Back in college, I studied philosophy. And I didn’t even focus particularly on political philosophy. So when I read things like this from The Washington Post, my concerns naturally turn toward the philosophical:
John McCain is a serious man who promised to wage a serious campaign. Win or lose, will he be able to look back on this one with pride? Right now, it’s hard to see how.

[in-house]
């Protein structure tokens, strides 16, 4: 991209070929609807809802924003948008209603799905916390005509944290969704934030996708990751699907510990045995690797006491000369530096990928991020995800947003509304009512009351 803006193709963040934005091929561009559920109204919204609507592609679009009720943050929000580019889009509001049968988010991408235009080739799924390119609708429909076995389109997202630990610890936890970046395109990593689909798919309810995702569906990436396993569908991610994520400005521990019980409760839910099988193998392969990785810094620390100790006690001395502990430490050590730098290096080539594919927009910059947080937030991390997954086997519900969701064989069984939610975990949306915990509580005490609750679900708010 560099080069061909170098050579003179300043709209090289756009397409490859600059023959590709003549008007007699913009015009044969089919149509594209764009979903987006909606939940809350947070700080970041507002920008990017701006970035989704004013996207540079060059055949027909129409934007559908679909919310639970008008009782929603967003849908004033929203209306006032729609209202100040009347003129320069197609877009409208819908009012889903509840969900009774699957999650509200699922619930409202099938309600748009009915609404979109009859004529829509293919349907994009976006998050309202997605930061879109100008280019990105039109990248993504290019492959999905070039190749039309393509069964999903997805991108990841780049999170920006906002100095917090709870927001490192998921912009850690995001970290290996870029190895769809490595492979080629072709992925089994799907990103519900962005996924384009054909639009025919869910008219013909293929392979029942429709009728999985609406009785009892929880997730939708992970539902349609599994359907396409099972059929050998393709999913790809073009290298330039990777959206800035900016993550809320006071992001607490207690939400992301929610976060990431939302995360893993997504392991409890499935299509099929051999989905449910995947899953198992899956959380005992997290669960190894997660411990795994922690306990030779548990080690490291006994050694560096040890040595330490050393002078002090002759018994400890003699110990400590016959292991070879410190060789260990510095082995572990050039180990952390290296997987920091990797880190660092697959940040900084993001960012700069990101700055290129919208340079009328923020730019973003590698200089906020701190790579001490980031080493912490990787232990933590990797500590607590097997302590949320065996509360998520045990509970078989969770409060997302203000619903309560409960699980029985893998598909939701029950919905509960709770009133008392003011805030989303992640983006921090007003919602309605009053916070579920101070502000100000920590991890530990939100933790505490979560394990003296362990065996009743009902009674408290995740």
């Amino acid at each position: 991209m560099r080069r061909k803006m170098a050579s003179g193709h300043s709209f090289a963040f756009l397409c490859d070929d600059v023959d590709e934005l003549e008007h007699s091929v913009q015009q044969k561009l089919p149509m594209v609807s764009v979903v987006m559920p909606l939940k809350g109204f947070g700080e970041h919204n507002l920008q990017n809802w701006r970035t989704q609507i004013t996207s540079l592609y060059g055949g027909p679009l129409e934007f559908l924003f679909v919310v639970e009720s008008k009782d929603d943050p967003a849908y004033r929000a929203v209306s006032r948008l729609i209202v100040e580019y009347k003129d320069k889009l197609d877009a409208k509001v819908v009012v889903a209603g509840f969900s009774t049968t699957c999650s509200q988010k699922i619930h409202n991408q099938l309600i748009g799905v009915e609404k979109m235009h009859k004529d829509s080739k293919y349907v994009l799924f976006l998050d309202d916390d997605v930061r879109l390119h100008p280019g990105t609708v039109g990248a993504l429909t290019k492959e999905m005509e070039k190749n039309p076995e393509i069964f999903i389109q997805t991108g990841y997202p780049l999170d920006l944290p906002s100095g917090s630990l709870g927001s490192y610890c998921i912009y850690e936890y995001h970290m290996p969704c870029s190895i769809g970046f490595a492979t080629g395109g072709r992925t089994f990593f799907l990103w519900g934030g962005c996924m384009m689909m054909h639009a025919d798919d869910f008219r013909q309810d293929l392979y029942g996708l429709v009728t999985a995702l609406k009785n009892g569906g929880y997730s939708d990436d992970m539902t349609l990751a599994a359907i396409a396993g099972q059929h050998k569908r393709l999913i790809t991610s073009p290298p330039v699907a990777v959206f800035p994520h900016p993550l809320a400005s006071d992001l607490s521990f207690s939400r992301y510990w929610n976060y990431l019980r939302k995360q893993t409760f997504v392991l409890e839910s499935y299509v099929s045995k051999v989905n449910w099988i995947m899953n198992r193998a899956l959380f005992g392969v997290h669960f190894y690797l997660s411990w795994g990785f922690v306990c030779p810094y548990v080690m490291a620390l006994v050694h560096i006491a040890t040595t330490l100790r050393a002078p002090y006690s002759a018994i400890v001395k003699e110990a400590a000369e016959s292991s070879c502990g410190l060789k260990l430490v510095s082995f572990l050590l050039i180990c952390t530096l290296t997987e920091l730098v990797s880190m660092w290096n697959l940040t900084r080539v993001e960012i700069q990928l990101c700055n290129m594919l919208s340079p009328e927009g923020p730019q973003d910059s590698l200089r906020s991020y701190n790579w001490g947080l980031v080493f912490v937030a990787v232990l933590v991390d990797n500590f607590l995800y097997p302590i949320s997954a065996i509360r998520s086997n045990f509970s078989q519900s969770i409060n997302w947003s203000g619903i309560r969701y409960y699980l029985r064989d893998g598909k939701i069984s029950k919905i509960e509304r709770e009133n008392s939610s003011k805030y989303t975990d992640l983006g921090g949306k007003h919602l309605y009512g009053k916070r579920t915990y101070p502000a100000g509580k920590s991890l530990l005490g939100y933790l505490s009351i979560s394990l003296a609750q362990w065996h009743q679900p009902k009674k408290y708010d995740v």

The implication here is that a person can possess the attribute of “serious” even if his actions don’t manifest the attribute in question. As you know, I won’t comment on McCain’s character. But to make a point of pure logic, a serious person would be one who behaves seriously during his serious undertakings. Perhaps McCain is a serious person and running for president is serious business and McCain is waging a serious campaign. Or perhaps McCain is a serious person running an unserious campaign, but running for president isn’t that big a deal. You could imagine saying someone was a serious person who happened to do something unserious when he watched a DVRed episode of Gossip Girl last night. But it’s can’t be that running for president is a serious undertaking, and John McCain is doing so in an unserious way, and John McCain is a serious person. People who do important things in unserious ways aren’t serious people.